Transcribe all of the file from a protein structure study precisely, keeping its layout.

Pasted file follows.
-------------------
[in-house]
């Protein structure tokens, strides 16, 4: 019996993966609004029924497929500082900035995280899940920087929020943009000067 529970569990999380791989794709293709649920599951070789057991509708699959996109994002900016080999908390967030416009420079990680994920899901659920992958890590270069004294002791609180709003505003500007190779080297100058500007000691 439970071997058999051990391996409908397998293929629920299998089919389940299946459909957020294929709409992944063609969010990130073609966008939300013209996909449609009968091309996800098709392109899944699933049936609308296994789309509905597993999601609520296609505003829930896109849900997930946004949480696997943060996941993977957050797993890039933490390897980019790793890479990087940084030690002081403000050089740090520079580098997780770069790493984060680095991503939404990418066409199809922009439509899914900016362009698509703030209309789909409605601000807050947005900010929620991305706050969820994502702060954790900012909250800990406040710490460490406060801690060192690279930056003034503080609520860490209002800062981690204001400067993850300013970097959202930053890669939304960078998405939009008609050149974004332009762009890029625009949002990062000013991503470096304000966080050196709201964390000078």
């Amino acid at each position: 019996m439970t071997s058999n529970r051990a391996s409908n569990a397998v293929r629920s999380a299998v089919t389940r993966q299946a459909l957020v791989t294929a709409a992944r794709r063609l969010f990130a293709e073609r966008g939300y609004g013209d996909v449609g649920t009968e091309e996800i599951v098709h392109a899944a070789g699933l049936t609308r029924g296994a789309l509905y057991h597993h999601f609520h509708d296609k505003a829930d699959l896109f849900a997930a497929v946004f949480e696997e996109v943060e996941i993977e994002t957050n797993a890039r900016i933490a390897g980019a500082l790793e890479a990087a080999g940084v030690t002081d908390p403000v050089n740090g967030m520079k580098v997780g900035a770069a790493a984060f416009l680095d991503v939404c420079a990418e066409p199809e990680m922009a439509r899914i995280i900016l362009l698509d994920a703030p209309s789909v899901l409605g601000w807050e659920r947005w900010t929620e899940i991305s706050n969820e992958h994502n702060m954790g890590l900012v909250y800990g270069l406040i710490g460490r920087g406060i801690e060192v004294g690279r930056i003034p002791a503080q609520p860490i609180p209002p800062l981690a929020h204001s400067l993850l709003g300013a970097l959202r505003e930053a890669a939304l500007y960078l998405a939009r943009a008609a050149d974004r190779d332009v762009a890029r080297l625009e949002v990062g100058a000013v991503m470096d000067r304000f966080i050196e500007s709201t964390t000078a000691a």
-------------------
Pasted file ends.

[in-house]
């Protein structure tokens, strides 16, 4: 019996993966609004029924497929500082900035995280899940920087929020943009000067 529970569990999380791989794709293709649920599951070789057991509708699959996109994002900016080999908390967030416009420079990680994920899901659920992958890590270069004294002791609180709003505003500007190779080297100058500007000691 439970071997058999051990391996409908397998293929629920299998089919389940299946459909957020294929709409992944063609969010990130073609966008939300013209996909449609009968091309996800098709392109899944699933049936609308296994789309509905597993999601609520296609505003829930896109849900997930946004949480696997943060996941993977957050797993890039933490390897980019790793890479990087940084030690002081403000050089740090520079580098997780770069790493984060680095991503939404990418066409199809922009439509899914900016362009698509703030209309789909409605601000807050947005900010929620991305706050969820994502702060954790900012909250800990406040710490460490406060801690060192690279930056003034503080609520860490209002800062981690204001400067993850300013970097959202930053890669939304960078998405939009008609050149974004332009762009890029625009949002990062000013991503470096304000966080050196709201964390000078």
């Amino acid at each position: 019996m439970t071997s058999n529970r051990a391996s409908n569990a397998v293929r629920s999380a299998v089919t389940r993966q299946a459909l957020v791989t294929a709409a992944r794709r063609l969010f990130a293709e073609r966008g939300y609004g013209d996909v449609g649920t009968e091309e996800i599951v098709h392109a899944a070789g699933l049936t609308r029924g296994a789309l509905y057991h597993h999601f609520h509708d296609k505003a829930d699959l896109f849900a997930a497929v946004f949480e696997e996109v943060e996941i993977e994002t957050n797993a890039r900016i933490a390897g980019a500082l790793e890479a990087a080999g940084v030690t002081d908390p403000v050089n740090g967030m520079k580098v997780g900035a770069a790493a984060f416009l680095d991503v939404c420079a990418e066409p199809e990680m922009a439509r899914i995280i900016l362009l698509d994920a703030p209309s789909v899901l409605g601000w807050e659920r947005w900010t929620e899940i991305s706050n969820e992958h994502n702060m954790g890590l900012v909250y800990g270069l406040i710490g460490r920087g406060i801690e060192v004294g690279r930056i003034p002791a503080q609520p860490i609180p209002p800062l981690a929020h204001s400067l993850l709003g300013a970097l959202r505003e930053a890669a939304l500007y960078l998405a939009r943009a008609a050149d974004r190779d332009v762009a890029r080297l625009e949002v990062g100058a000013v991503m470096d000067r304000f966080i050196e500007s709201t964390t000078a000691a």